Selling the big parcel is a huge operation, Carter said, and will begin with advertising in state, national and international newspapers.

“We’ll mail a thousand brochures out, and the last two weeks before the sale will have the farm staffed full-time so people can come out and inspect the property and form an opinion on what they want to pay for it,” Carter said.

Potential buyers can bid on the entire farm, on three parcels of about 1,500 acres each or one parcel of about 800 acres.

Included in the sale are 32 center pivots that irrigate more than 3,800 acres, 30 irrigation wells, three domestic water wells, 14 grain bins, scales, 10 storage barns and two homes — plus all the farm equipment.

Carter said he wouldn’t hazard a guess on what the property will bring, but it will no doubt be in the millions.

“We usually just try to leave that open and let the bidders make up their own minds,” he said.

The Smiths, who were unavailable for comment Wednesday, also have a home in Cleveland but plan to take life a little easier on their 250-acre mountain ranch also in Saguache County, Carter said.

Selling the farm at auction is probably the fastest way for the Smiths to move the property, Carter said.

“It’s often the case that a property this size can be on the market for years, so they came to us because they’d like to go ahead and get it sold,” he said.

The alfalfa farm is not only profitable, but surrounded by the scenic beauty of the Great Sand Dunes National Monument and the San Juan and Gunnison National Forests, he said.

On the day of the auction, bidders will register in the morning and enter the open bidding. The property will sell at absolute auction, Carter said, and will go to the highest bidder or bidders with no minimum bid or reserve.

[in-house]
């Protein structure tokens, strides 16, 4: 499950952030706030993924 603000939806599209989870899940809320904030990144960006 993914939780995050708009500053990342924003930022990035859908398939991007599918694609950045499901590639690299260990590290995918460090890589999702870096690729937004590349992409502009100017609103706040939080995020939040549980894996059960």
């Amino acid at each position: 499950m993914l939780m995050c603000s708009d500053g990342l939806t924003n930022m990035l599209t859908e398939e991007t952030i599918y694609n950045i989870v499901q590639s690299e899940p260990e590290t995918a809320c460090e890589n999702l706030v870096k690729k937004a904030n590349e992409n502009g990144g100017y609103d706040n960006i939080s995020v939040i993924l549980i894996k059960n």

“The bidding will be face-to-face and elbow-to-elbow at the ranch,” Carter said. “It’s some of the best people watching you’ll ever see.”

Tuesday, August 01, 2006

Keeping 'em down on the farm

01 August 2006

Ninety high school students from Wellington to Wanganui put on their gumboots and went to a Manawatu farm to see what careers the meat and wool industry has to offer. Jill Galloway checked out the students and the tutors.

Gone are the days of urban kids going out to enjoy school holidays with their uncles, aunts, cuzzies, and mates.

Instead, and to lessen the growing gap between urban and rural New Zealand, Meat & Wool New Zealand have organised and funded a day on the farm at the Stewart family property at Tokomaru for Year 11 to Year 13 students.

The day was aimed to try to combat the growing town and country gap, and introduce students to the idea of a career in agriculture.

For some, this was their first look at the rural industry and their first time on a farm. As they arrived - the smell of the woolshed was the first thing that hit them.

Wrightson's stock agent Mark Stevens had students drenching lambs, guessing the sheep's weight and trying their hand at a three-way drafting gate.

More difficult than it looked.

It took seven students to push sheep in to the drafting yard - something the auctioneer could do with one dog.